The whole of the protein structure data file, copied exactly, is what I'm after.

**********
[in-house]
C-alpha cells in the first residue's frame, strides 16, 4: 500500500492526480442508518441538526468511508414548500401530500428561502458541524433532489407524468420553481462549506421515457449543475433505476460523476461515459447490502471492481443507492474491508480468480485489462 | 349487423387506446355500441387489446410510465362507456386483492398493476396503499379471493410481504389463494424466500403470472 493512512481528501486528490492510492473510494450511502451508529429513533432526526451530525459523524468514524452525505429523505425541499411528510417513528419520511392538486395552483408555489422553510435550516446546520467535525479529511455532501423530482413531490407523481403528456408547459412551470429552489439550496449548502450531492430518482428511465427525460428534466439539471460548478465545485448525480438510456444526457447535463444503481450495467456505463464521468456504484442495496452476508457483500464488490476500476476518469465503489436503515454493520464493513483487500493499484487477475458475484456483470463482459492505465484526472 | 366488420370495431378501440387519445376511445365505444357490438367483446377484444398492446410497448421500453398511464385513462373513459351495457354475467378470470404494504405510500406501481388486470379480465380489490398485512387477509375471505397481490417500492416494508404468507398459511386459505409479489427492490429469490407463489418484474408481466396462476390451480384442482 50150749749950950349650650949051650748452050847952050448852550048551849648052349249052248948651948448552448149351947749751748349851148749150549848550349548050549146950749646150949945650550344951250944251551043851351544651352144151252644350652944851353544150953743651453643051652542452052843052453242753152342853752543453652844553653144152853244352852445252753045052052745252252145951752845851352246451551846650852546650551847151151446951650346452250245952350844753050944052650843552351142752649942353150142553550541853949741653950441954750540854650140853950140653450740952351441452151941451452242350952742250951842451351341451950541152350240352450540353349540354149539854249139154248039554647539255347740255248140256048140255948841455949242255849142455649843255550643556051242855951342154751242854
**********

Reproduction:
[in-house]
C-alpha cells in the first residue's frame, strides 16, 4: 500500500492526480442508518441538526468511508414548500401530500428561502458541524433532489407524468420553481462549506421515457449543475433505476460523476461515459447490502471492481443507492474491508480468480485489462 | 349487423387506446355500441387489446410510465362507456386483492398493476396503499379471493410481504389463494424466500403470472 493512512481528501486528490492510492473510494450511502451508529429513533432526526451530525459523524468514524452525505429523505425541499411528510417513528419520511392538486395552483408555489422553510435550516446546520467535525479529511455532501423530482413531490407523481403528456408547459412551470429552489439550496449548502450531492430518482428511465427525460428534466439539471460548478465545485448525480438510456444526457447535463444503481450495467456505463464521468456504484442495496452476508457483500464488490476500476476518469465503489436503515454493520464493513483487500493499484487477475458475484456483470463482459492505465484526472 | 366488420370495431378501440387519445376511445365505444357490438367483446377484444398492446410497448421500453398511464385513462373513459351495457354475467378470470404494504405510500406501481388486470379480465380489490398485512387477509375471505397481490417500492416494508404468507398459511386459505409479489427492490429469490407463489418484474408481466396462476390451480384442482 50150749749950950349650650949051650748452050847952050448852550048551849648052349249052248948651948448552448149351947749751748349851148749150549848550349548050549146950749646150949945650550344951250944251551043851351544651352144151252644350652944851353544150953743651453643051652542452052843052453242753152342853752543453652844553653144152853244352852445252753045052052745252252145951752845851352246451551846650852546650551847151151446951650346452250245952350844753050944052650843552351142752649942353150142553550541853949741653950441954750540854650140853950140653450740952351441452151941451452242350952742250951842451351341451950541152350240352450540353349540354149539854249139154248039554647539255347740255248140256048140255948841455949242255849142455649843255550643556051242855951342154751242854